Ohio Deer Season 2012: Hunting Forecast
Last year, Ohio’s deer harvest dipped by 20,000 deer. Most of that deficit occurred during the deer-gun season, where Ohio...
Last year, Ohio’s deer harvest dipped by 20,000 deer. Most of that deficit occurred during the deer-gun season, where Ohio hunters bagged 90,282 whitetails compared to 105,000 deer during the 2010 gun-deer hunt. Mike Tonkovich, deer project leader for the Ohio Department of Natural Resources (DNR), credited most of the decline to torrential rains that pounded deer and deer hunters on opening day of the gun season. Deer were hunkered down and many hunters headed indoors–or never left home.
Click here for the forecast of your state’s 2012 deer season.
Ohio has an estimated deer population of between 700,000 and 750,000 animals, and the herd is generally stable, Tonkovich said.
“We have no health or disease issues to report in our deer,” says Tonkovich. “As of early spring, our herd remained disease free.”
By mid-August, there were no reports of epizootic hemorrhagic disease in Ohio. But with deer dying from EHD in border states of Indian and Michigan, Tonkovich says he wouldn’t be surprised if EHD showed up in Ohio by summer’s end.
Deer are increasingly a political issue in Ohio. The Ohio Farm Bureau, for example, has lobbied to have deer hunters kill up to twice as many deer annually as they are currently taking, as a way to lower the amount of crop damage. The Bureau won’t get its wish this season, as the Ohio DNR has implemented only very minor changes for this fall’s hunt.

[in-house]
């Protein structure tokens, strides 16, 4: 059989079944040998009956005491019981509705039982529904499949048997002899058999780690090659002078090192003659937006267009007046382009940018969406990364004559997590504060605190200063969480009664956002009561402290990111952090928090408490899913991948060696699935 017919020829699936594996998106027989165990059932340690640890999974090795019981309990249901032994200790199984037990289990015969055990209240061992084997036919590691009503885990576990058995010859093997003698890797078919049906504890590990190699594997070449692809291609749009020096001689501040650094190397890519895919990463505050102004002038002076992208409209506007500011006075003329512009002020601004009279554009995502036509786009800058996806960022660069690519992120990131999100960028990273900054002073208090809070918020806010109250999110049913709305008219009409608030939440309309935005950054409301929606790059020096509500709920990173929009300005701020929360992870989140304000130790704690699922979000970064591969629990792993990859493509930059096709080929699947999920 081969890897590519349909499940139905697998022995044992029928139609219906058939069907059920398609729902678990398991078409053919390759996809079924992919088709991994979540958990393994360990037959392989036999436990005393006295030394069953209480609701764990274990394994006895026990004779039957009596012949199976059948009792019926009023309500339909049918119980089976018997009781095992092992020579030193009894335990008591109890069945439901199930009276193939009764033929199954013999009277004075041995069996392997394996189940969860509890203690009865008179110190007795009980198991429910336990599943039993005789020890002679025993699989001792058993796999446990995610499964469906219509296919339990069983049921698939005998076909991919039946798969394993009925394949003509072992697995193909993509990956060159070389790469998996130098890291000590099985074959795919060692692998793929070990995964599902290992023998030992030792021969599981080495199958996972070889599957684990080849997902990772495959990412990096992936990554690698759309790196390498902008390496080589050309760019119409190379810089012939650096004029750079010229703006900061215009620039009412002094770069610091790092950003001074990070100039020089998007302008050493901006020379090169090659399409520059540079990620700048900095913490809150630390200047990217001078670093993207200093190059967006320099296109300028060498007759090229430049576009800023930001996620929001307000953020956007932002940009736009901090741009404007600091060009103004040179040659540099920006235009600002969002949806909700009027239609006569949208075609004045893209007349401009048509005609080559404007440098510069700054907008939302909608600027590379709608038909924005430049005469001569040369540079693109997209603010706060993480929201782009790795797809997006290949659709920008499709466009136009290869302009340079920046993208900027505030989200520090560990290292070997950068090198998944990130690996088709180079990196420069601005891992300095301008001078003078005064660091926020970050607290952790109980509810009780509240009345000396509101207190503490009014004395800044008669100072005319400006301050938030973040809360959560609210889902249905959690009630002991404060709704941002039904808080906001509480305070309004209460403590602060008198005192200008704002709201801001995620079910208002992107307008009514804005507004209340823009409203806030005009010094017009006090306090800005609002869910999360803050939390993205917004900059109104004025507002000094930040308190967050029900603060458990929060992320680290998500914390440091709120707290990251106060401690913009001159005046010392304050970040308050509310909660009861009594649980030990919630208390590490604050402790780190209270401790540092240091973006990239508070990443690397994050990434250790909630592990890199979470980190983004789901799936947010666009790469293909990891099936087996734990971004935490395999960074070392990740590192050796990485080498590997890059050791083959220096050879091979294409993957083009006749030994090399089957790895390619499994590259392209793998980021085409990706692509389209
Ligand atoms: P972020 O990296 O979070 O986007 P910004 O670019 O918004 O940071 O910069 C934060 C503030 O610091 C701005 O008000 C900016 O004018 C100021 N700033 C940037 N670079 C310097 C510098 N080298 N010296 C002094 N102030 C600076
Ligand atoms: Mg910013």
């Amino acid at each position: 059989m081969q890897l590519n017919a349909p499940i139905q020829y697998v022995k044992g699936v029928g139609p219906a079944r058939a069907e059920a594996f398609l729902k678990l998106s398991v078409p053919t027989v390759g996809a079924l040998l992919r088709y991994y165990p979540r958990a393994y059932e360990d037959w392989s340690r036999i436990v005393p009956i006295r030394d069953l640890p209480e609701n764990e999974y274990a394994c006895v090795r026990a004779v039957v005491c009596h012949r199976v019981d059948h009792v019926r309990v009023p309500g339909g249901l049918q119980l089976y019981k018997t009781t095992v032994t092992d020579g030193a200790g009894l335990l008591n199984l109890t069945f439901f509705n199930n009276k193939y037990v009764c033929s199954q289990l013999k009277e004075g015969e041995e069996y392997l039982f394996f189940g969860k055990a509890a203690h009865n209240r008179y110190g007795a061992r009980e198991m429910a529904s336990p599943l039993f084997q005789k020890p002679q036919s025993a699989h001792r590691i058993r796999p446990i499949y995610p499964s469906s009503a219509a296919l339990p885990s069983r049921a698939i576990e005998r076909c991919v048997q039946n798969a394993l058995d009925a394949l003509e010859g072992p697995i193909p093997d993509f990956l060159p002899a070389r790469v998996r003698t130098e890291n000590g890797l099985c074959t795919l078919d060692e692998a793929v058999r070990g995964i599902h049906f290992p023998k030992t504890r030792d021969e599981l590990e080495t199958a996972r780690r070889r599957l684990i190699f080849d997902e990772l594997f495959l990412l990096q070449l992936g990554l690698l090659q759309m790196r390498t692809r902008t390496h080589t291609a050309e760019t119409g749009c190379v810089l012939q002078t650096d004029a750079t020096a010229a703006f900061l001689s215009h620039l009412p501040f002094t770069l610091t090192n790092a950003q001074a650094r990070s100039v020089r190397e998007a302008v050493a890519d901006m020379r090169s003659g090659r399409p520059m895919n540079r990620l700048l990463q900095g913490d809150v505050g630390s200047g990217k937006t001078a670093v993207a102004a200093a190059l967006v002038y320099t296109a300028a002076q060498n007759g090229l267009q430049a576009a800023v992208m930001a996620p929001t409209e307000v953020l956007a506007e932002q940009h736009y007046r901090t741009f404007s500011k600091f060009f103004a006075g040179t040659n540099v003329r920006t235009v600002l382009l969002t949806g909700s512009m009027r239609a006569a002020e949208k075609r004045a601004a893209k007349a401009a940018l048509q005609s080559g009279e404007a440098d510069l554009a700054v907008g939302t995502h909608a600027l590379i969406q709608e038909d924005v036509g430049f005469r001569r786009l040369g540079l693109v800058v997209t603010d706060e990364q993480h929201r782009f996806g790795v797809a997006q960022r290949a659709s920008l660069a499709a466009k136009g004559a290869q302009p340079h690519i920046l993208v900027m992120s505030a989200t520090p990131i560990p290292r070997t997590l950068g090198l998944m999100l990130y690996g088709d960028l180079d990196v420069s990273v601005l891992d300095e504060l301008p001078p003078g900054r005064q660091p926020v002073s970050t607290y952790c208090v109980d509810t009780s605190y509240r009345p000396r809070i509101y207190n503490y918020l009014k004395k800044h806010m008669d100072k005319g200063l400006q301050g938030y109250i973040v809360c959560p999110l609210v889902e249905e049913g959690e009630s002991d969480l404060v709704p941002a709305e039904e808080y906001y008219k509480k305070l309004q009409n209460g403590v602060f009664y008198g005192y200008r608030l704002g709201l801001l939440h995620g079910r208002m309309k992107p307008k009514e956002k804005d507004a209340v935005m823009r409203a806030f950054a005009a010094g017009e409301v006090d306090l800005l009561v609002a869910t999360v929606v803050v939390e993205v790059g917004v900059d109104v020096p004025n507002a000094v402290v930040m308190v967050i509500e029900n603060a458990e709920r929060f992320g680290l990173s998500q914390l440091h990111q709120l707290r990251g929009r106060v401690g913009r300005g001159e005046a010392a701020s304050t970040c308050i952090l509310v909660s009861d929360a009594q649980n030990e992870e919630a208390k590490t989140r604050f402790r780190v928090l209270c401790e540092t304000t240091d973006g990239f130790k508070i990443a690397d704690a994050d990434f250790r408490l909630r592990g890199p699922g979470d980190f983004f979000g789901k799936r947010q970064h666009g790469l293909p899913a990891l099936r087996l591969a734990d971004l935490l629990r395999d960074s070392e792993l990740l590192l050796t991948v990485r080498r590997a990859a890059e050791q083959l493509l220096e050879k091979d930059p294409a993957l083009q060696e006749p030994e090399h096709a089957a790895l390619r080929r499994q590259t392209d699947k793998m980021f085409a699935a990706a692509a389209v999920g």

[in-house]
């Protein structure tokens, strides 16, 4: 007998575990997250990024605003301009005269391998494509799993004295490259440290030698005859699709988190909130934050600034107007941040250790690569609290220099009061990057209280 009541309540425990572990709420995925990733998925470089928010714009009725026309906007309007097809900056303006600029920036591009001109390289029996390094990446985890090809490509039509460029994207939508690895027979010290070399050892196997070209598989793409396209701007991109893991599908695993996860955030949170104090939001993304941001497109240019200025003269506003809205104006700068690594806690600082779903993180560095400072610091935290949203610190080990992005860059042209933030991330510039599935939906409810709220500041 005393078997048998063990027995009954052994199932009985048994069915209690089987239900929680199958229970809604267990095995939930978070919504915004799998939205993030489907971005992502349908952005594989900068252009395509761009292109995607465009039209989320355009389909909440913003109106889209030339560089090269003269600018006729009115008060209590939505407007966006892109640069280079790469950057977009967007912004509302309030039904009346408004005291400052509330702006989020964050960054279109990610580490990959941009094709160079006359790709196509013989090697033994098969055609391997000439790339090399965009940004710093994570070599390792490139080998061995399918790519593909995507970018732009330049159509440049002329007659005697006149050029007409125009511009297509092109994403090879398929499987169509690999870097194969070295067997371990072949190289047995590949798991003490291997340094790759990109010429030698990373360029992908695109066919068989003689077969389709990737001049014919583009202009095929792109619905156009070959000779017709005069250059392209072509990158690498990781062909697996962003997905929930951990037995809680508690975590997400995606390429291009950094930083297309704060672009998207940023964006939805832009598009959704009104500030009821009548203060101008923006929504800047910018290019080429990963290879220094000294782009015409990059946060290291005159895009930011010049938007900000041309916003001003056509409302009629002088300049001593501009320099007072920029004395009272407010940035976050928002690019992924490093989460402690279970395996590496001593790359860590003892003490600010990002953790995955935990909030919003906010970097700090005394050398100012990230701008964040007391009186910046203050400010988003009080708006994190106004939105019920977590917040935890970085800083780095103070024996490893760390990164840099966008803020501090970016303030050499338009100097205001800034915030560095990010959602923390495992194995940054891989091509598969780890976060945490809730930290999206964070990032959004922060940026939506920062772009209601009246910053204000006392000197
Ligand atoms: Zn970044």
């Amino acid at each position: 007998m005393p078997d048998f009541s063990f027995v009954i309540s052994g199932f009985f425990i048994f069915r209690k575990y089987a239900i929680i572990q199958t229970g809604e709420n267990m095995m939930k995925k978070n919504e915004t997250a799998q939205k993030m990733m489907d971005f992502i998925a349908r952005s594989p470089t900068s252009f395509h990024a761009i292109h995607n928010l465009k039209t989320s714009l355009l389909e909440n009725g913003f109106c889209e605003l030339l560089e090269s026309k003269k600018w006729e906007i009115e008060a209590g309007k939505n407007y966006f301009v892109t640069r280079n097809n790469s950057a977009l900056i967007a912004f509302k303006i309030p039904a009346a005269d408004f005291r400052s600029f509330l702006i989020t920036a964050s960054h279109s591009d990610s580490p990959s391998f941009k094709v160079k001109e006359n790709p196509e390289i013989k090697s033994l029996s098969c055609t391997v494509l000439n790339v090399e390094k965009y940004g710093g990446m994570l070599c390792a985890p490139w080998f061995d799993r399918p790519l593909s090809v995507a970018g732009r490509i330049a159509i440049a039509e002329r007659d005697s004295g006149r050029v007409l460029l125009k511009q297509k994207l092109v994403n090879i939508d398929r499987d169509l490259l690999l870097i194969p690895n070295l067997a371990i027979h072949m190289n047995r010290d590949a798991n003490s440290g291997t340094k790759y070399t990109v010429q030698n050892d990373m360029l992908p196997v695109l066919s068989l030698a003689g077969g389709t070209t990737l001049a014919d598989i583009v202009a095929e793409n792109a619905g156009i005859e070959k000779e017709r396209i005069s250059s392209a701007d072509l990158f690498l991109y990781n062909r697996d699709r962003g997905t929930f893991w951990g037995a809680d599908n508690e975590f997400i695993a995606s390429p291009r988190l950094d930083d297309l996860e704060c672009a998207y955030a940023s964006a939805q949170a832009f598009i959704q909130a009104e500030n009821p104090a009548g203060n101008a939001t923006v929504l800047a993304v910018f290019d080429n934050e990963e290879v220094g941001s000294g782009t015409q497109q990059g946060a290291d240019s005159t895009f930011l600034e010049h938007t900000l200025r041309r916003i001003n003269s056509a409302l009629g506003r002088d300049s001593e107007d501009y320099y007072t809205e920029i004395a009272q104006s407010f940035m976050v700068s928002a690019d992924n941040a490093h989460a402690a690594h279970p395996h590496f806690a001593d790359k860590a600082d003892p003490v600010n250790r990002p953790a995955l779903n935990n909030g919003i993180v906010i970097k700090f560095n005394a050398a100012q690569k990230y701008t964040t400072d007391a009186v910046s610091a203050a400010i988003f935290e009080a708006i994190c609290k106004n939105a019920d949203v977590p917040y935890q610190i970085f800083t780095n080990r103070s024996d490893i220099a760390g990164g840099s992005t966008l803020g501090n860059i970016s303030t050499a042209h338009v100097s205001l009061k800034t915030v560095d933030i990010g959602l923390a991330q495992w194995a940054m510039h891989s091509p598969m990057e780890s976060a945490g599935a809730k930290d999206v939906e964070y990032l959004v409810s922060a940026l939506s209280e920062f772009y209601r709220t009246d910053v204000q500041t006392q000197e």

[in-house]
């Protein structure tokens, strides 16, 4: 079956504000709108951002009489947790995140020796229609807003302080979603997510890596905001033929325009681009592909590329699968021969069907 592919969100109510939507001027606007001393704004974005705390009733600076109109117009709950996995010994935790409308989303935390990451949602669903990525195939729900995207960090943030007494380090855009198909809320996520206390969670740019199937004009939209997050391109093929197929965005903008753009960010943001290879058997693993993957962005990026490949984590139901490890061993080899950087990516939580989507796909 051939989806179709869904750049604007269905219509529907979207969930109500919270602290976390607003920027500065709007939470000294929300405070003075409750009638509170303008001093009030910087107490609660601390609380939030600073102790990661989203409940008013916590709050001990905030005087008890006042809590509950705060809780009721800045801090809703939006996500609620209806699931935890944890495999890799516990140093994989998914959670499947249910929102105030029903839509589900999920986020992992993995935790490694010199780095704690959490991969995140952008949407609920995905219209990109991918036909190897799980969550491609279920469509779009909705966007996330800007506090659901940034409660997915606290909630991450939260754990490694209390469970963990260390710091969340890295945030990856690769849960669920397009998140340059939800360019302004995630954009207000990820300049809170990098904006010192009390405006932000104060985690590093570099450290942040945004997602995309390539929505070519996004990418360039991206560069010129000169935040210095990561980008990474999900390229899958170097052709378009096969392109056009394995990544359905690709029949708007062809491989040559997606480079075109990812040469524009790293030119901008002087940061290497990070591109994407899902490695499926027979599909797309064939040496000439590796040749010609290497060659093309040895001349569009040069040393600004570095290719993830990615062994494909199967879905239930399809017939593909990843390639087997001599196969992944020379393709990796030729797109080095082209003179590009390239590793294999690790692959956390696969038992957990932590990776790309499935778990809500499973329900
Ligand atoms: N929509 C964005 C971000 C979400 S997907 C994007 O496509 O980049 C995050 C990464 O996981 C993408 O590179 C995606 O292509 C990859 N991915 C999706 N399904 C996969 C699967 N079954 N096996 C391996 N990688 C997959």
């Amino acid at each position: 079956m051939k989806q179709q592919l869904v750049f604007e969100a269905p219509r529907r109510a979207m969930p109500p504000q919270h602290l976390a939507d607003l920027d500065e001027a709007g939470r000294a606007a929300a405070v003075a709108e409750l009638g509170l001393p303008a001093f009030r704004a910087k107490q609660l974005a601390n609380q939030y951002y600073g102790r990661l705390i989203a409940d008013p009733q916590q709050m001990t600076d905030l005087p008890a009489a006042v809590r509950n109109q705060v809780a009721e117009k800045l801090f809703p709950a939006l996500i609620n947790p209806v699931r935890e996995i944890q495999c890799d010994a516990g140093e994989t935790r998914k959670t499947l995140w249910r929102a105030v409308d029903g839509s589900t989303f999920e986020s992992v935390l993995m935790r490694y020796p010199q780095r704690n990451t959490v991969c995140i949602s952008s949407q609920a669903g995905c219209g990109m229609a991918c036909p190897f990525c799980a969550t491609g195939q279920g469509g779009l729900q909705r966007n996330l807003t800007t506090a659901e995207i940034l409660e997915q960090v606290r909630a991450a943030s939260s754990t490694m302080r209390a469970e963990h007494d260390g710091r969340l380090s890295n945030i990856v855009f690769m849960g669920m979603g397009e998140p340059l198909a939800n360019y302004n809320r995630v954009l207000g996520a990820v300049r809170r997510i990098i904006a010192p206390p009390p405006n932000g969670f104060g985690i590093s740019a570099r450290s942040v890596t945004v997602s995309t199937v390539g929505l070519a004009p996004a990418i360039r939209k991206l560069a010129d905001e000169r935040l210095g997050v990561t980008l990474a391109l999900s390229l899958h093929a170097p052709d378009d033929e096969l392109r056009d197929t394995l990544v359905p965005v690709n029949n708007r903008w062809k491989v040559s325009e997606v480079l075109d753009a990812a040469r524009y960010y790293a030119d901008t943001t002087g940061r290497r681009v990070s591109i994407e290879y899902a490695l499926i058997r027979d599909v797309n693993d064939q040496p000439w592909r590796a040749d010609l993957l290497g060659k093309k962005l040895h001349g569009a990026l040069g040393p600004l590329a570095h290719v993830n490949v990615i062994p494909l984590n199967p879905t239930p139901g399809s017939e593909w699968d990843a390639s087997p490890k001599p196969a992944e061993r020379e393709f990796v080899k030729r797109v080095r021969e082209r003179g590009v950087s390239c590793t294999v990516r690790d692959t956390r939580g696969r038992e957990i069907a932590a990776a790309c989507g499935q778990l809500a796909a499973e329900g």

Those Ohio archery hunters who want to fill the freezer should consider hunting in urban units and take part in Division of Wildlife-authorized controlled hunts. As was the case last year, urban units and controlled hunts will again have a six-deer bag limit, and those deer will not count against the hunter’s zone bag limit. Ohio’s definitely been growing bigger bucks over the last decade. The state’s 215 entries in the Boone and Crockett books from 2005 to 2010 put Ohio at #4 for all states — compare that to the 14th rank it had in the B&C lists between 1980 to 1985, with just 16 entries!
Buckeye State bucks usually reach the peak of their rutting behavior during the second and third weeks of November.
The Midwestern Regional Report
_Winter in the Midwest was mild to nonexistent, and deer herds came into spring in very good shape. However, drought could be an issue in some states. “Hard and soft mast crops will likely be compromised, and clover and row crop production is threatened by dry conditions,” says Iowa deer biologist Tom Litchfield. In parts of Indiana and Illinois, some farmers were forced to plow under failing corn or chop it up for cattle feed in midsummer.
Deer numbers are stable to growing in most locales, though disease is taking a toll in several states. North Dakota is still reeling from last year’s EHD outbreak, CWD is spreading within Illinois and Wisconsin, bovine tuberculosis is still a concern in Michigan’s Lower Peninsula, and Nebraska and Missouri experienced EHD outbreaks this summer._
Top Trophy Zones
IL: Pike, Adams, Brown, and Fulton counties. KS: Units 11, 12, and 16.
KY: Christian, Grayson, Hardin, Hart, Muhlenberg, and Ohio counties.
MI: Calhoun, Cass, Jackson, and Washtenaw counties. MN: Zone 3. This fall will be the third year of antler-point restrictions here.
MO: Saline, Putnam, Calloway, Chariton, and Cooper counties.
NE: Since 2005, hunters have taken 44 record-book mule deer bucks in Cherry County, including a 171 2⁄8 typical in 2010 and a 210 4⁄8 non-typical in 2005.
OH: Muskingum County. WI: Buffalo, Trempealeau, and Waupaca counties. Between 2005 and 2010, the Dairy State led all other states with 383 Boone and Crockett entries.